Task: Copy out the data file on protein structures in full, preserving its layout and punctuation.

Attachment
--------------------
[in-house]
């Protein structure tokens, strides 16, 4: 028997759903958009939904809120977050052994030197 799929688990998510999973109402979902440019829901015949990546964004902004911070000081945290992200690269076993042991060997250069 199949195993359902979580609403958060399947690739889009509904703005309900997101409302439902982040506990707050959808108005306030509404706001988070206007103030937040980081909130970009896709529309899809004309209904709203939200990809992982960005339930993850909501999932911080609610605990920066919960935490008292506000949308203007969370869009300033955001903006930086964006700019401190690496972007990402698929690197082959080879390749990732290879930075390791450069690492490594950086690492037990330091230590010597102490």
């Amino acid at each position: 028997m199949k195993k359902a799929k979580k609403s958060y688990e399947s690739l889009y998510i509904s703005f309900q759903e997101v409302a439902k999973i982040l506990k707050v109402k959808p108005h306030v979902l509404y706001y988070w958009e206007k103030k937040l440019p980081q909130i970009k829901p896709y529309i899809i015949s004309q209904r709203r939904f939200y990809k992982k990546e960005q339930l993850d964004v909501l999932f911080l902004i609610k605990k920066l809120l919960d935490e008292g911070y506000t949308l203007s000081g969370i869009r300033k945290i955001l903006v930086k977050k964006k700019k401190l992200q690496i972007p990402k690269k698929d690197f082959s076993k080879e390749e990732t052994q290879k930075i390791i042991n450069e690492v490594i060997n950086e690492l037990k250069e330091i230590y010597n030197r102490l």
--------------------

[in-house]
């Protein structure tokens, strides 16, 4: 028997759903958009939904809120977050052994030197 799929688990998510999973109402979902440019829901015949990546964004902004911070000081945290992200690269076993042991060997250069 199949195993359902979580609403958060399947690739889009509904703005309900997101409302439902982040506990707050959808108005306030509404706001988070206007103030937040980081909130970009896709529309899809004309209904709203939200990809992982960005339930993850909501999932911080609610605990920066919960935490008292506000949308203007969370869009300033955001903006930086964006700019401190690496972007990402698929690197082959080879390749990732290879930075390791450069690492490594950086690492037990330091230590010597102490």
């Amino acid at each position: 028997m199949k195993k359902a799929k979580k609403s958060y688990e399947s690739l889009y998510i509904s703005f309900q759903e997101v409302a439902k999973i982040l506990k707050v109402k959808p108005h306030v979902l509404y706001y988070w958009e206007k103030k937040l440019p980081q909130i970009k829901p896709y529309i899809i015949s004309q209904r709203r939904f939200y990809k992982k990546e960005q339930l993850d964004v909501l999932f911080l902004i609610k605990k920066l809120l919960d935490e008292g911070y506000t949308l203007s000081g969370i869009r300033k945290i955001l903006v930086k977050k964006k700019k401190l992200q690496i972007p990402k690269k698929d690197f082959s076993k080879e390749e990732t052994q290879k930075i390791i042991n450069e690492v490594i060997n950086e690492l037990k250069e330091i230590y010597n030197r102490l």